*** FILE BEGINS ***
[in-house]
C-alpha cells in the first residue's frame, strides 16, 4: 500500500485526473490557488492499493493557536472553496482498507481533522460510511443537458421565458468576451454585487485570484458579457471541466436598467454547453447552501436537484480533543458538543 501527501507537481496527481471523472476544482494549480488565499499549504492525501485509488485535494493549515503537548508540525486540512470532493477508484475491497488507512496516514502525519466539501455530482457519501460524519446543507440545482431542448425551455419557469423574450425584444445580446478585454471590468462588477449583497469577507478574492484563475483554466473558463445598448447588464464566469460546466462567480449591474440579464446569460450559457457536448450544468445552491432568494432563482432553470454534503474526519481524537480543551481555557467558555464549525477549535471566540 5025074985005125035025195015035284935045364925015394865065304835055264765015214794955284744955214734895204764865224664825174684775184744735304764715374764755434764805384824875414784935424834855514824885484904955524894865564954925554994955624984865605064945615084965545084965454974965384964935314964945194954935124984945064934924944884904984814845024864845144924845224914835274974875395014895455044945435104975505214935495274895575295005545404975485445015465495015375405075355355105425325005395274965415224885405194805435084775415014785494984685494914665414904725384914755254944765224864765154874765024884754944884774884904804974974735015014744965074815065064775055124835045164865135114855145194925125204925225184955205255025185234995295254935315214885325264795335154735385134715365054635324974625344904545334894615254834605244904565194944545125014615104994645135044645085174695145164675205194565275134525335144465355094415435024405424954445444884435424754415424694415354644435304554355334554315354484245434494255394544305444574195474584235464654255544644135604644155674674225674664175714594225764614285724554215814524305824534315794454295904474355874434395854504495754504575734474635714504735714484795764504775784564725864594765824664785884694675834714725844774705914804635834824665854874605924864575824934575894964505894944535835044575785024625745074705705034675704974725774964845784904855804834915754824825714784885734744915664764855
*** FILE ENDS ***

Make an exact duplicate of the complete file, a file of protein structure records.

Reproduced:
[in-house]
C-alpha cells in the first residue's frame, strides 16, 4: 500500500485526473490557488492499493493557536472553496482498507481533522460510511443537458421565458468576451454585487485570484458579457471541466436598467454547453447552501436537484480533543458538543 501527501507537481496527481471523472476544482494549480488565499499549504492525501485509488485535494493549515503537548508540525486540512470532493477508484475491497488507512496516514502525519466539501455530482457519501460524519446543507440545482431542448425551455419557469423574450425584444445580446478585454471590468462588477449583497469577507478574492484563475483554466473558463445598448447588464464566469460546466462567480449591474440579464446569460450559457457536448450544468445552491432568494432563482432553470454534503474526519481524537480543551481555557467558555464549525477549535471566540 5025074985005125035025195015035284935045364925015394865065304835055264765015214794955284744955214734895204764865224664825174684775184744735304764715374764755434764805384824875414784935424834855514824885484904955524894865564954925554994955624984865605064945615084965545084965454974965384964935314964945194954935124984945064934924944884904984814845024864845144924845224914835274974875395014895455044945435104975505214935495274895575295005545404975485445015465495015375405075355355105425325005395274965415224885405194805435084775415014785494984685494914665414904725384914755254944765224864765154874765024884754944884774884904804974974735015014744965074815065064775055124835045164865135114855145194925125204925225184955205255025185234995295254935315214885325264795335154735385134715365054635324974625344904545334894615254834605244904565194944545125014615104994645135044645085174695145164675205194565275134525335144465355094415435024405424954445444884435424754415424694415354644435304554355334554315354484245434494255394544305444574195474584235464654255544644135604644155674674225674664175714594225764614285724554215814524305824534315794454295904474355874434395854504495754504575734474635714504735714484795764504775784564725864594765824664785884694675834714725844774705914804635834824665854874605924864575824934575894964505894944535835044575785024625745074705705034675704974725774964845784904855804834915754824825714784885734744915664764855